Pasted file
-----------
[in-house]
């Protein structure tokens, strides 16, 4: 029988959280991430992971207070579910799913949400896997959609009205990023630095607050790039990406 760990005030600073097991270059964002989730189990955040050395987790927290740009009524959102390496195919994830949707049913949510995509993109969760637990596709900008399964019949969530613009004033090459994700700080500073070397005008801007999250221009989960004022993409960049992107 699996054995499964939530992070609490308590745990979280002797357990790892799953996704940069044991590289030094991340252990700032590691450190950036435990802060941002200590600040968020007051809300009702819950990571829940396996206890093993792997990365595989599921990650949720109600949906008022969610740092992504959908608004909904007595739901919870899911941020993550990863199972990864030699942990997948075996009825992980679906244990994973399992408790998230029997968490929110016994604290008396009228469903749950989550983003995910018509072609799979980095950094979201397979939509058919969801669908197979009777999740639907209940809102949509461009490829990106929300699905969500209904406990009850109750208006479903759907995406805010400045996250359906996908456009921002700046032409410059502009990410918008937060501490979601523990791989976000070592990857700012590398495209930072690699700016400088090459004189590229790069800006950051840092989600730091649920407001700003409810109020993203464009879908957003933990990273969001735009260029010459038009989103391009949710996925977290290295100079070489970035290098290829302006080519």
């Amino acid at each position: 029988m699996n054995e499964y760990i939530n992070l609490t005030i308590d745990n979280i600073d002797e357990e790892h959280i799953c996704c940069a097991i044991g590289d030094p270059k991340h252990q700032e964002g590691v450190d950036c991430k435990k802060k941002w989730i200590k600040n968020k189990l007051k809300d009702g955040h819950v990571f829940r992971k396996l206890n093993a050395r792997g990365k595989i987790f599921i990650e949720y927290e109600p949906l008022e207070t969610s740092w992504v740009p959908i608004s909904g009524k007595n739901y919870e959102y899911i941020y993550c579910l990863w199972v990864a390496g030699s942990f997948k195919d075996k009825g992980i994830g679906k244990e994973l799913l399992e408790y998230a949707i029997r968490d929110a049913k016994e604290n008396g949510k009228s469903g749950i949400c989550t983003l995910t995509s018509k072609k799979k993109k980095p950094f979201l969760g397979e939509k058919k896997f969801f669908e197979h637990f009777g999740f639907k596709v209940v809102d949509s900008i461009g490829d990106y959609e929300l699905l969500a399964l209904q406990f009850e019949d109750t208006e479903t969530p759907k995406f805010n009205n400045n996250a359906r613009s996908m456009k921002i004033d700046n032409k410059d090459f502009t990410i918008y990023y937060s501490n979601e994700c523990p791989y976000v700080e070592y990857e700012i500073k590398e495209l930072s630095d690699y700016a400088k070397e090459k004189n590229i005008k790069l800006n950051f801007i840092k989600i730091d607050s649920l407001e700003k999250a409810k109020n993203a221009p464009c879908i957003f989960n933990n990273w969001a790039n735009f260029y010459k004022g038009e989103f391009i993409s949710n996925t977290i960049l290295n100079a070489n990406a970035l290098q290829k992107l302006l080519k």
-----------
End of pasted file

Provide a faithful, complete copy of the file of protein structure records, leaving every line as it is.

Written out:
[in-house]
């Protein structure tokens, strides 16, 4: 029988959280991430992971207070579910799913949400896997959609009205990023630095607050790039990406 760990005030600073097991270059964002989730189990955040050395987790927290740009009524959102390496195919994830949707049913949510995509993109969760637990596709900008399964019949969530613009004033090459994700700080500073070397005008801007999250221009989960004022993409960049992107 699996054995499964939530992070609490308590745990979280002797357990790892799953996704940069044991590289030094991340252990700032590691450190950036435990802060941002200590600040968020007051809300009702819950990571829940396996206890093993792997990365595989599921990650949720109600949906008022969610740092992504959908608004909904007595739901919870899911941020993550990863199972990864030699942990997948075996009825992980679906244990994973399992408790998230029997968490929110016994604290008396009228469903749950989550983003995910018509072609799979980095950094979201397979939509058919969801669908197979009777999740639907209940809102949509461009490829990106929300699905969500209904406990009850109750208006479903759907995406805010400045996250359906996908456009921002700046032409410059502009990410918008937060501490979601523990791989976000070592990857700012590398495209930072690699700016400088090459004189590229790069800006950051840092989600730091649920407001700003409810109020993203464009879908957003933990990273969001735009260029010459038009989103391009949710996925977290290295100079070489970035290098290829302006080519």
């Amino acid at each position: 029988m699996n054995e499964y760990i939530n992070l609490t005030i308590d745990n979280i600073d002797e357990e790892h959280i799953c996704c940069a097991i044991g590289d030094p270059k991340h252990q700032e964002g590691v450190d950036c991430k435990k802060k941002w989730i200590k600040n968020k189990l007051k809300d009702g955040h819950v990571f829940r992971k396996l206890n093993a050395r792997g990365k595989i987790f599921i990650e949720y927290e109600p949906l008022e207070t969610s740092w992504v740009p959908i608004s909904g009524k007595n739901y919870e959102y899911i941020y993550c579910l990863w199972v990864a390496g030699s942990f997948k195919d075996k009825g992980i994830g679906k244990e994973l799913l399992e408790y998230a949707i029997r968490d929110a049913k016994e604290n008396g949510k009228s469903g749950i949400c989550t983003l995910t995509s018509k072609k799979k993109k980095p950094f979201l969760g397979e939509k058919k896997f969801f669908e197979h637990f009777g999740f639907k596709v209940v809102d949509s900008i461009g490829d990106y959609e929300l699905l969500a399964l209904q406990f009850e019949d109750t208006e479903t969530p759907k995406f805010n009205n400045n996250a359906r613009s996908m456009k921002i004033d700046n032409k410059d090459f502009t990410i918008y990023y937060s501490n979601e994700c523990p791989y976000v700080e070592y990857e700012i500073k590398e495209l930072s630095d690699y700016a400088k070397e090459k004189n590229i005008k790069l800006n950051f801007i840092k989600i730091d607050s649920l407001e700003k999250a409810k109020n993203a221009p464009c879908i957003f989960n933990n990273w969001a790039n735009f260029y010459k004022g038009e989103f391009i993409s949710n996925t977290i960049l290295n100079a070489n990406a970035l290098q290829k992107l302006l080519k």